Thursday, September 20, 2007

Federal Gambling Act fallout: Bodog loses domain

A newsletter I received earlier this week, and an e-mail I received today, point out some collateral damage resulting from the Unlawful Internet Gambling Enforcement Act.

Bodog, which is the biggest name in North American non-poker internet gaming, was the defendant in a largely baseless patent infringement action. The lawsuit was filed in Vegas. Bodog representatives, fearing arrest if they set foot in the US, failed to appear. The plaintiff got a default judgement, forcing bodog to give up their flagship domain name. The Vancouver Sun writes:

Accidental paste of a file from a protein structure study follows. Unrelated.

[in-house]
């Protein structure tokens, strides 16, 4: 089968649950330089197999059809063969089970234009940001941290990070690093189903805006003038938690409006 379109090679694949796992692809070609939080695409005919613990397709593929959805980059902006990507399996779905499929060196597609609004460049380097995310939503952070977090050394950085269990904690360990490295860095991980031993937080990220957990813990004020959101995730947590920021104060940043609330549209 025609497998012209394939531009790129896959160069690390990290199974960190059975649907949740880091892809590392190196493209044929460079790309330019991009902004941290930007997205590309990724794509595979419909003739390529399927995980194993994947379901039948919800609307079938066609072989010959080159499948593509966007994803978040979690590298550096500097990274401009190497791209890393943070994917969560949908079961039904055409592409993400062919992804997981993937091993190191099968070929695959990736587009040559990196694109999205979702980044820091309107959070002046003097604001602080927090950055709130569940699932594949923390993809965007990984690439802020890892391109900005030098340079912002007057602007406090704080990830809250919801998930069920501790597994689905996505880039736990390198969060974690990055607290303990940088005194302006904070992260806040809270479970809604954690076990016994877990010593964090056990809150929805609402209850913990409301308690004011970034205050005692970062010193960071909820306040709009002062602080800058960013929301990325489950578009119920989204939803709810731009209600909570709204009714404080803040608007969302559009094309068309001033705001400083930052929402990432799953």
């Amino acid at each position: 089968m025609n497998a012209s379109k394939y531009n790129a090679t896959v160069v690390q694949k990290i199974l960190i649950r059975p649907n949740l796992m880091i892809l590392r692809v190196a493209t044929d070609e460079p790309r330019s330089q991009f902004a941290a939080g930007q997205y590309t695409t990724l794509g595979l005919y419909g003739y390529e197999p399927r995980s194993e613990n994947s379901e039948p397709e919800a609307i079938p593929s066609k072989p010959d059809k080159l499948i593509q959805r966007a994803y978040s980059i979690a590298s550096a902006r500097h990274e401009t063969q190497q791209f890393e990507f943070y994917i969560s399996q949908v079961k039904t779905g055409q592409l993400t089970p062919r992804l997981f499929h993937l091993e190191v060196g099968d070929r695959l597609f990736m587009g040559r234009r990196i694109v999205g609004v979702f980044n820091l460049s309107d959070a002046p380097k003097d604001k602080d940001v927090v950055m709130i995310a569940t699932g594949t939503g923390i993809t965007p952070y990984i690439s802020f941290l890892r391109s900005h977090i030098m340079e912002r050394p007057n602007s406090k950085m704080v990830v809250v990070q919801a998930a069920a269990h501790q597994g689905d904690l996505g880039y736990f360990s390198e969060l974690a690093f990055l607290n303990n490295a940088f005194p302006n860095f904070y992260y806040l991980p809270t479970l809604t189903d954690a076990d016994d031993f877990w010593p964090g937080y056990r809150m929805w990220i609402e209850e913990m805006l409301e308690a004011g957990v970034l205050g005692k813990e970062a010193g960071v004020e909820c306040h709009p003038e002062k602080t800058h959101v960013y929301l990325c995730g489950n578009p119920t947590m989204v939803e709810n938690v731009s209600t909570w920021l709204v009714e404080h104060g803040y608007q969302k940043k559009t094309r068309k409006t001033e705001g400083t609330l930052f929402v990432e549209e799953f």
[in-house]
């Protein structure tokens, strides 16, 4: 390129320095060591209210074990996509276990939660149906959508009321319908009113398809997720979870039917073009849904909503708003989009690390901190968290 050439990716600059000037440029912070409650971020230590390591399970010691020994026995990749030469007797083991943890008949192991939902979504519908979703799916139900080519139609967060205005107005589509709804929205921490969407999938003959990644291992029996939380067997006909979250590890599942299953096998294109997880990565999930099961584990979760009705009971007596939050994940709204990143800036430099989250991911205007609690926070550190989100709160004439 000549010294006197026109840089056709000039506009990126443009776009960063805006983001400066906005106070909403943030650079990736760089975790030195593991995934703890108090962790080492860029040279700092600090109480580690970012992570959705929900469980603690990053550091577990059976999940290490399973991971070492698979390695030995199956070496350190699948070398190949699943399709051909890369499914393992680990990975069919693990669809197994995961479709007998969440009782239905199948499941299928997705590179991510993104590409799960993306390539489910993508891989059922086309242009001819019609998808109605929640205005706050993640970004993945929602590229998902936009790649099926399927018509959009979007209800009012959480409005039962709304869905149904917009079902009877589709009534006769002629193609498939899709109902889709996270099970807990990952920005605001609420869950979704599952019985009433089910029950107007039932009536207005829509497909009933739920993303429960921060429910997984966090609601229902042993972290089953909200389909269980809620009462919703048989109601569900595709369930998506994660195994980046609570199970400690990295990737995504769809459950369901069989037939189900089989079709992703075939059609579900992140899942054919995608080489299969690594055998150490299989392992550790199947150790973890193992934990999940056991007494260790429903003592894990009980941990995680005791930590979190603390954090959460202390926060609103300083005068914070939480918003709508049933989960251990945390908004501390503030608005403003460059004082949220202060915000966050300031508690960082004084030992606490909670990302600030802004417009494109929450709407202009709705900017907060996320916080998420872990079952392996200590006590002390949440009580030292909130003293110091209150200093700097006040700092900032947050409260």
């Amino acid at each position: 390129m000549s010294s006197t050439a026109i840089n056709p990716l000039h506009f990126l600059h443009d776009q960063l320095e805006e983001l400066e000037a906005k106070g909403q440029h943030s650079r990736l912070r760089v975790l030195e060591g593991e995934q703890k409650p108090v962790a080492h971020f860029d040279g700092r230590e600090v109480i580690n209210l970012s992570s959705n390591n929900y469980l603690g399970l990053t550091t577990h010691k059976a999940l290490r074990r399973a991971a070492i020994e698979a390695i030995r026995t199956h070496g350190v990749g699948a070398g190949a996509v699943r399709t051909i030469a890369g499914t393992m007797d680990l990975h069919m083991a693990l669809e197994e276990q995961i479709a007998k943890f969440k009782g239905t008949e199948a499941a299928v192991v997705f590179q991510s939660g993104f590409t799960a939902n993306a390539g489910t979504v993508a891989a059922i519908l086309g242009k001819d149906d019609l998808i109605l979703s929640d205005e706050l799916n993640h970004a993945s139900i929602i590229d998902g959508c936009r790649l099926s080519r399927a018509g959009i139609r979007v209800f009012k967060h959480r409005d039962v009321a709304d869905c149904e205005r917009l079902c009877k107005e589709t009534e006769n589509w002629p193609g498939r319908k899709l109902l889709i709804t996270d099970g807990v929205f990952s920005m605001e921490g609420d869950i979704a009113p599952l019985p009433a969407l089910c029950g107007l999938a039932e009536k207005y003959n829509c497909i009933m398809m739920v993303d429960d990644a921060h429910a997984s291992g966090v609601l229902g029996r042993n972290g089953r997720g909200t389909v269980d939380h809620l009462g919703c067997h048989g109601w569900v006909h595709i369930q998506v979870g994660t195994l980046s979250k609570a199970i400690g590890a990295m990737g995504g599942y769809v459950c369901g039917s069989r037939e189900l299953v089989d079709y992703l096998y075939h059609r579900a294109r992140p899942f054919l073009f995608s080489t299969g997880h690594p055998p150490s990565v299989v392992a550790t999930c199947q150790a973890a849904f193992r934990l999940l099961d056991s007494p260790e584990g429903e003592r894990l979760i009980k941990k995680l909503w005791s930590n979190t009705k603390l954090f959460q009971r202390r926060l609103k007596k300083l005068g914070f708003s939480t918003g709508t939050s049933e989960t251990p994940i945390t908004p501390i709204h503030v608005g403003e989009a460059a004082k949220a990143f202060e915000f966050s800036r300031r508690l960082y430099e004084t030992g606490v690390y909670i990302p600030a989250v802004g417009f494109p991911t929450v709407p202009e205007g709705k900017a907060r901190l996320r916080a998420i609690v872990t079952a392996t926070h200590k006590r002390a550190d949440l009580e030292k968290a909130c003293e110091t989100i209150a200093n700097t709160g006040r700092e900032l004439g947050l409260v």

The Las Vegas company obtained the judgment after the Bodog companies failed to answer allegations, filed in U.S. District Court in Nevada, that downloaded software used by Bodog customers to facilitate its gaming activities infringed upon 1st Technology's patents.

It is not clear why Bodog officials did not respond to the allegations. One possibility is they were scared away by the U.S. Department of Justice, which has declared war on Internet gambling.

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